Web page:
Seven Days in May, 2009

The past week has seen a series of incidents that suggest a mounting crisis within the American state machine. It is not yet possible to provide a full explanation of these events, but they testify to the extraordinary degree of political tension in official Washington.

On Friday, May 8, the head of the White House Military Office, former secretary of the army Louis Caldera, tendered his resignation, after an uproar provoked by the still-unexplained decision to have one of the two Boeing 747 jets at the disposal of the White House fly low over Manhattan escorted by an Air Force fighter jet.

The official explanation of the incident—that lower-level federal officials wanted to replenish their stock of photos of Air Force One passing over US landmarks like the Statue of Liberty—is incredible on its face. It is equally implausible that no one in the chain of command up to Caldera gave any thought to what effect such a fly-by, evoking memories of the 9/11 terrorist attacks, would have on the population of New York City.

On Monday, May 11, the Pentagon announced that the commander of US forces in Afghanistan, General David McKiernan, had been replaced [See: "Pentagon changes Afghanistan commander as military’s crisis deepens"]. Whatever the disputes within the military hierarchy over the tactics and methods to be employed in escalating the war in Afghanistan, the summary dismissal of McKiernan is without recent precedent, and undoubtedly will spark bitter recriminations within the Pentagon.

The denunciations of the Obama administration by former vice president Dick Cheney, Sunday on the CBS News program “Face the Nation,” and Tuesday on Fox News, are equally remarkable.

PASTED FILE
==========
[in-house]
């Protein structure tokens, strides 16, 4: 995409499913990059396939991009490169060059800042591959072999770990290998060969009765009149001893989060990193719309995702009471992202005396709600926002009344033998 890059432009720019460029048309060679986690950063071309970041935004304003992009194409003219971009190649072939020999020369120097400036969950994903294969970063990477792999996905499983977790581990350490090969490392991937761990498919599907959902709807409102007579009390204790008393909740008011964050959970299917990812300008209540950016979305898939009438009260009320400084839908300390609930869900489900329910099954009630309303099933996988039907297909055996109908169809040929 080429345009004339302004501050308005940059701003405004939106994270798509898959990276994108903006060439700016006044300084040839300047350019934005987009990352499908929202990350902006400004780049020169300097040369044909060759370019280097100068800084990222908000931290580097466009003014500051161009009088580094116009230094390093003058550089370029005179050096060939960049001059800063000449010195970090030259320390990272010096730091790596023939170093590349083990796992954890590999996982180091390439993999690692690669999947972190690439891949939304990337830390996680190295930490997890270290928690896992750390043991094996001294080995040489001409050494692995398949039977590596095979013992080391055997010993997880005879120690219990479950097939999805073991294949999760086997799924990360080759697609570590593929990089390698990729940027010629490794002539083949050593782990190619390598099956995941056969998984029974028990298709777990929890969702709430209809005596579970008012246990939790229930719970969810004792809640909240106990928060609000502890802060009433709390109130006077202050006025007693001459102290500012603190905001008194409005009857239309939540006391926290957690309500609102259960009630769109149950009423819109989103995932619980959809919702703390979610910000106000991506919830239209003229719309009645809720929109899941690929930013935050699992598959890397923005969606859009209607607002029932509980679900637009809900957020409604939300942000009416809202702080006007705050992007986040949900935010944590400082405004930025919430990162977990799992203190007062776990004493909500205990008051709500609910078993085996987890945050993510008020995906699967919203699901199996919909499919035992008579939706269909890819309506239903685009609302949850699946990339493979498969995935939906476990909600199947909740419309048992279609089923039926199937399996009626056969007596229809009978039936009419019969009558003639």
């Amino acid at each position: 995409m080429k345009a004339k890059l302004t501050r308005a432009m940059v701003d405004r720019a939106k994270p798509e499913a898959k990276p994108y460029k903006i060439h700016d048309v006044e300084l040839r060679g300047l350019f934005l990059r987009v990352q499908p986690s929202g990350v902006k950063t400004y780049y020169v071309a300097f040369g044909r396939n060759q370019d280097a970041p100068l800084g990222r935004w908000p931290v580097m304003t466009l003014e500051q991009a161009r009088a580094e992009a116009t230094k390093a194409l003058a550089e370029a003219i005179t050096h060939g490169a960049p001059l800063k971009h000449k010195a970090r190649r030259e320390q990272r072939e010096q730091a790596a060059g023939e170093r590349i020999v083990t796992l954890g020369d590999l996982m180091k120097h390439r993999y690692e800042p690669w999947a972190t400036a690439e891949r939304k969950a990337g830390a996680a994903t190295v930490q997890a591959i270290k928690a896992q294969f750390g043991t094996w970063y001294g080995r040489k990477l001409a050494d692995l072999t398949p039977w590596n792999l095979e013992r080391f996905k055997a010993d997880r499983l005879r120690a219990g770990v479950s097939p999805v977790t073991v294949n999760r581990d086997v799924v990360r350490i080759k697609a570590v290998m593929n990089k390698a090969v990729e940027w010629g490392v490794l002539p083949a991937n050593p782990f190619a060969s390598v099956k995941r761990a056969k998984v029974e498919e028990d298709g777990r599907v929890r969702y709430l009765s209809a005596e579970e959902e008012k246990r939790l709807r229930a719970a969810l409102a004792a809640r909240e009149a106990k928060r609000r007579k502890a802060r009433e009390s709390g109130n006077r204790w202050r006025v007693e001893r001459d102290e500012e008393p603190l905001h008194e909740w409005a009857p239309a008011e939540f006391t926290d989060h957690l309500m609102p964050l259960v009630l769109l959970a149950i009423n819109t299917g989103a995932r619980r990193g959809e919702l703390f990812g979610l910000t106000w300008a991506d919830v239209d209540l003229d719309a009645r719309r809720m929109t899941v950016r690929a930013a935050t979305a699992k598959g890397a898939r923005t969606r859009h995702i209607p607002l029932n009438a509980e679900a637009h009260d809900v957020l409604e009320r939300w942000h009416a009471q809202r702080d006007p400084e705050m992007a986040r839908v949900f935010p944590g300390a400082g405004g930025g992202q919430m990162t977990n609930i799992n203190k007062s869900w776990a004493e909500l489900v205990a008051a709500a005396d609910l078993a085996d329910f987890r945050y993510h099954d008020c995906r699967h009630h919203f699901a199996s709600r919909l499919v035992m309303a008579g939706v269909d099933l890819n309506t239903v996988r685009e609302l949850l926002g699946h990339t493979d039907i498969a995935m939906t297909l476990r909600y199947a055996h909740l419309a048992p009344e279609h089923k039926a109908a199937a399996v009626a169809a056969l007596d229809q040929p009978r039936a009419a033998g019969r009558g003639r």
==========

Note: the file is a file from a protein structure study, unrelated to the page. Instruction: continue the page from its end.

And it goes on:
In the four months since he and Bush left office, Cheney has dispensed with the usual norms of American political life, which call for the outgoing top officials of the executive branch to show deference to their successors. Instead, he has mounted a series of full-throated attacks on the incoming Obama administration’s policies, particularly in relation the use of torture and other anti-democratic methods employed by the Bush administration in the “war on terror.”

On Sunday, Cheney came close to accusing Obama of violating his oath of office and betraying the United States of America, denouncing the White House announcement that the Guantánamo Bay detention camp would be closed, and Obama’s release of Justice Department memos from 2002 and 2005 that provided legalistic justifications for torture.

Citing these decisions, Cheney said: “That whole complex of things is what I find deeply disturbing, and I think to the extent that those policies were responsible for saving lives, that the administration is now trying to cancel those policies or end them, terminate them, then I think it’s fair to argue—and I do argue—that that means in the future we’re not going to have the same safeguards we’ve had for the last eight years.”

Two questions should be posed here: What does Cheney know? And who does he speak for? 

The invocation of the 9/11 terrorist attacks became the all-purpose justification for the policies elaborated by Bush and Cheney in the name of the “war on terror”: wars in Afghanistan and Iraq; the creation of a worldwide network of secret prisons and torture chambers; the establishment of a US concentration camp at Guantánamo Bay; and the systematic violation of the democratic rights of the American people, through the creation of a vast apparatus of domestic spying.